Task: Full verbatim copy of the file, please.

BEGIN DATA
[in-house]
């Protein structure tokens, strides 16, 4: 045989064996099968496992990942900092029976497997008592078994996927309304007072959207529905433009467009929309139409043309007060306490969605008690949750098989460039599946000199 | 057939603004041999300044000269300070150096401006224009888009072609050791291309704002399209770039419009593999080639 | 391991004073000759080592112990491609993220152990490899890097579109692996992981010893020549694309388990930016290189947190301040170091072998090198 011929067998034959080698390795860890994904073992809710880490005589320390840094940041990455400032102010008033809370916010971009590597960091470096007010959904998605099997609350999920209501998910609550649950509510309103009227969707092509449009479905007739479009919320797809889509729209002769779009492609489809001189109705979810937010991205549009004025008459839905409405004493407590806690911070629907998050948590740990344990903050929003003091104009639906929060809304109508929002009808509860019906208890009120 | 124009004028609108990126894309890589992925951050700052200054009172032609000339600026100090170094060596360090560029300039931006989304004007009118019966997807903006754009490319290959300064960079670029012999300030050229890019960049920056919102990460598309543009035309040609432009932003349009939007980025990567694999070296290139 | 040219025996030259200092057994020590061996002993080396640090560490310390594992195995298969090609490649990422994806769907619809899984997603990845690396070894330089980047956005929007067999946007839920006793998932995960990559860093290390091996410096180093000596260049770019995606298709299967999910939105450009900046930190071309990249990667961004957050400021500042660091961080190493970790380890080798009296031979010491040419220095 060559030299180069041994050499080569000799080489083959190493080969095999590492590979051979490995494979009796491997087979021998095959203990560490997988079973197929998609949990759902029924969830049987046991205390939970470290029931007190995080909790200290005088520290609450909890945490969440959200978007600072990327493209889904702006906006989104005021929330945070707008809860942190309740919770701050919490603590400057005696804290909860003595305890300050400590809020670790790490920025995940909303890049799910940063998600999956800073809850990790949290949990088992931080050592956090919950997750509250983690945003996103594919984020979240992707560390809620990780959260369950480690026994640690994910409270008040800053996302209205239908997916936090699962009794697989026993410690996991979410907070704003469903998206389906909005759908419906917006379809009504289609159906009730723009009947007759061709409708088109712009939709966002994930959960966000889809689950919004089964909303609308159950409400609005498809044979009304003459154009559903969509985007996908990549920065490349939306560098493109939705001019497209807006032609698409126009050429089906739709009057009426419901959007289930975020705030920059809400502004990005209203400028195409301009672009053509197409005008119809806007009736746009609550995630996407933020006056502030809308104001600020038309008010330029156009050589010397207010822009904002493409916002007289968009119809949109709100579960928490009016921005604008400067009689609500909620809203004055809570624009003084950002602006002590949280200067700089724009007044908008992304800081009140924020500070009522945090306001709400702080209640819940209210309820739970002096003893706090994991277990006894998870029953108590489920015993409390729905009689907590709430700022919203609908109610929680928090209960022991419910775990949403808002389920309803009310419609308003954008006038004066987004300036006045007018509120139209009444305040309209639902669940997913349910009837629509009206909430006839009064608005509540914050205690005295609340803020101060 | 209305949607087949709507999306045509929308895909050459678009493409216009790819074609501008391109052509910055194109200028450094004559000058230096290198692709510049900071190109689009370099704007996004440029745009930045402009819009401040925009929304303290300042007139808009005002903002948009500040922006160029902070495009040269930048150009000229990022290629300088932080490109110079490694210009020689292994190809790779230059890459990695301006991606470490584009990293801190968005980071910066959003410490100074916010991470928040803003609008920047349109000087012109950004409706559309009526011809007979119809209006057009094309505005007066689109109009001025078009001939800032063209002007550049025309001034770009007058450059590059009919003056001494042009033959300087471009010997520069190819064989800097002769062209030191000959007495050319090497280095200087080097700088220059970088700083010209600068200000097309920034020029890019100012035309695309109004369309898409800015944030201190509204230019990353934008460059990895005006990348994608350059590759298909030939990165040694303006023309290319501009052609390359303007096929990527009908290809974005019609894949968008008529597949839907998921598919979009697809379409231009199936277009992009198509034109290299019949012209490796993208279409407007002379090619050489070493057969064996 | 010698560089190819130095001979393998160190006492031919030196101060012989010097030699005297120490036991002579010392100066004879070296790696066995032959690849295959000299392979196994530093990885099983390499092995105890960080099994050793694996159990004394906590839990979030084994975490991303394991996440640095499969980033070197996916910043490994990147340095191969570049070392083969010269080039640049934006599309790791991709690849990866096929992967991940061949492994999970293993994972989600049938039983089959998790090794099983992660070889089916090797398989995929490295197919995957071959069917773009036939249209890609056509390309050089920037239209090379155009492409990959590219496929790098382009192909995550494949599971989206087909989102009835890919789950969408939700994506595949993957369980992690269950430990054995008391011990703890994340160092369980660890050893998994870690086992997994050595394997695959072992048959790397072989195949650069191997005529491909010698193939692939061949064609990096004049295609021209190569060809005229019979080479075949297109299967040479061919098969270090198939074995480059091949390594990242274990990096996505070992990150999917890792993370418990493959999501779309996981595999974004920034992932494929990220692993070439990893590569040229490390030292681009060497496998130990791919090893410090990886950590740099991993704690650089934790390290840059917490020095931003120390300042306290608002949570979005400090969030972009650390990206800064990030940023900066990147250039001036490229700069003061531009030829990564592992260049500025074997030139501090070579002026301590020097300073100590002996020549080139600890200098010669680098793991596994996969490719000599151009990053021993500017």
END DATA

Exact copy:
[in-house]
């Protein structure tokens, strides 16, 4: 045989064996099968496992990942900092029976497997008592078994996927309304007072959207529905433009467009929309139409043309007060306490969605008690949750098989460039599946000199 | 057939603004041999300044000269300070150096401006224009888009072609050791291309704002399209770039419009593999080639 | 391991004073000759080592112990491609993220152990490899890097579109692996992981010893020549694309388990930016290189947190301040170091072998090198 011929067998034959080698390795860890994904073992809710880490005589320390840094940041990455400032102010008033809370916010971009590597960091470096007010959904998605099997609350999920209501998910609550649950509510309103009227969707092509449009479905007739479009919320797809889509729209002769779009492609489809001189109705979810937010991205549009004025008459839905409405004493407590806690911070629907998050948590740990344990903050929003003091104009639906929060809304109508929002009808509860019906208890009120 | 124009004028609108990126894309890589992925951050700052200054009172032609000339600026100090170094060596360090560029300039931006989304004007009118019966997807903006754009490319290959300064960079670029012999300030050229890019960049920056919102990460598309543009035309040609432009932003349009939007980025990567694999070296290139 | 040219025996030259200092057994020590061996002993080396640090560490310390594992195995298969090609490649990422994806769907619809899984997603990845690396070894330089980047956005929007067999946007839920006793998932995960990559860093290390091996410096180093000596260049770019995606298709299967999910939105450009900046930190071309990249990667961004957050400021500042660091961080190493970790380890080798009296031979010491040419220095 060559030299180069041994050499080569000799080489083959190493080969095999590492590979051979490995494979009796491997087979021998095959203990560490997988079973197929998609949990759902029924969830049987046991205390939970470290029931007190995080909790200290005088520290609450909890945490969440959200978007600072990327493209889904702006906006989104005021929330945070707008809860942190309740919770701050919490603590400057005696804290909860003595305890300050400590809020670790790490920025995940909303890049799910940063998600999956800073809850990790949290949990088992931080050592956090919950997750509250983690945003996103594919984020979240992707560390809620990780959260369950480690026994640690994910409270008040800053996302209205239908997916936090699962009794697989026993410690996991979410907070704003469903998206389906909005759908419906917006379809009504289609159906009730723009009947007759061709409708088109712009939709966002994930959960966000889809689950919004089964909303609308159950409400609005498809044979009304003459154009559903969509985007996908990549920065490349939306560098493109939705001019497209807006032609698409126009050429089906739709009057009426419901959007289930975020705030920059809400502004990005209203400028195409301009672009053509197409005008119809806007009736746009609550995630996407933020006056502030809308104001600020038309008010330029156009050589010397207010822009904002493409916002007289968009119809949109709100579960928490009016921005604008400067009689609500909620809203004055809570624009003084950002602006002590949280200067700089724009007044908008992304800081009140924020500070009522945090306001709400702080209640819940209210309820739970002096003893706090994991277990006894998870029953108590489920015993409390729905009689907590709430700022919203609908109610929680928090209960022991419910775990949403808002389920309803009310419609308003954008006038004066987004300036006045007018509120139209009444305040309209639902669940997913349910009837629509009206909430006839009064608005509540914050205690005295609340803020101060 | 209305949607087949709507999306045509929308895909050459678009493409216009790819074609501008391109052509910055194109200028450094004559000058230096290198692709510049900071190109689009370099704007996004440029745009930045402009819009401040925009929304303290300042007139808009005002903002948009500040922006160029902070495009040269930048150009000229990022290629300088932080490109110079490694210009020689292994190809790779230059890459990695301006991606470490584009990293801190968005980071910066959003410490100074916010991470928040803003609008920047349109000087012109950004409706559309009526011809007979119809209006057009094309505005007066689109109009001025078009001939800032063209002007550049025309001034770009007058450059590059009919003056001494042009033959300087471009010997520069190819064989800097002769062209030191000959007495050319090497280095200087080097700088220059970088700083010209600068200000097309920034020029890019100012035309695309109004369309898409800015944030201190509204230019990353934008460059990895005006990348994608350059590759298909030939990165040694303006023309290319501009052609390359303007096929990527009908290809974005019609894949968008008529597949839907998921598919979009697809379409231009199936277009992009198509034109290299019949012209490796993208279409407007002379090619050489070493057969064996 | 010698560089190819130095001979393998160190006492031919030196101060012989010097030699005297120490036991002579010392100066004879070296790696066995032959690849295959000299392979196994530093990885099983390499092995105890960080099994050793694996159990004394906590839990979030084994975490991303394991996440640095499969980033070197996916910043490994990147340095191969570049070392083969010269080039640049934006599309790791991709690849990866096929992967991940061949492994999970293993994972989600049938039983089959998790090794099983992660070889089916090797398989995929490295197919995957071959069917773009036939249209890609056509390309050089920037239209090379155009492409990959590219496929790098382009192909995550494949599971989206087909989102009835890919789950969408939700994506595949993957369980992690269950430990054995008391011990703890994340160092369980660890050893998994870690086992997994050595394997695959072992048959790397072989195949650069191997005529491909010698193939692939061949064609990096004049295609021209190569060809005229019979080479075949297109299967040479061919098969270090198939074995480059091949390594990242274990990096996505070992990150999917890792993370418990493959999501779309996981595999974004920034992932494929990220692993070439990893590569040229490390030292681009060497496998130990791919090893410090990886950590740099991993704690650089934790390290840059917490020095931003120390300042306290608002949570979005400090969030972009650390990206800064990030940023900066990147250039001036490229700069003061531009030829990564592992260049500025074997030139501090070579002026301590020097300073100590002996020549080139600890200098010669680098793991596994996969490719000599151009990053021993500017």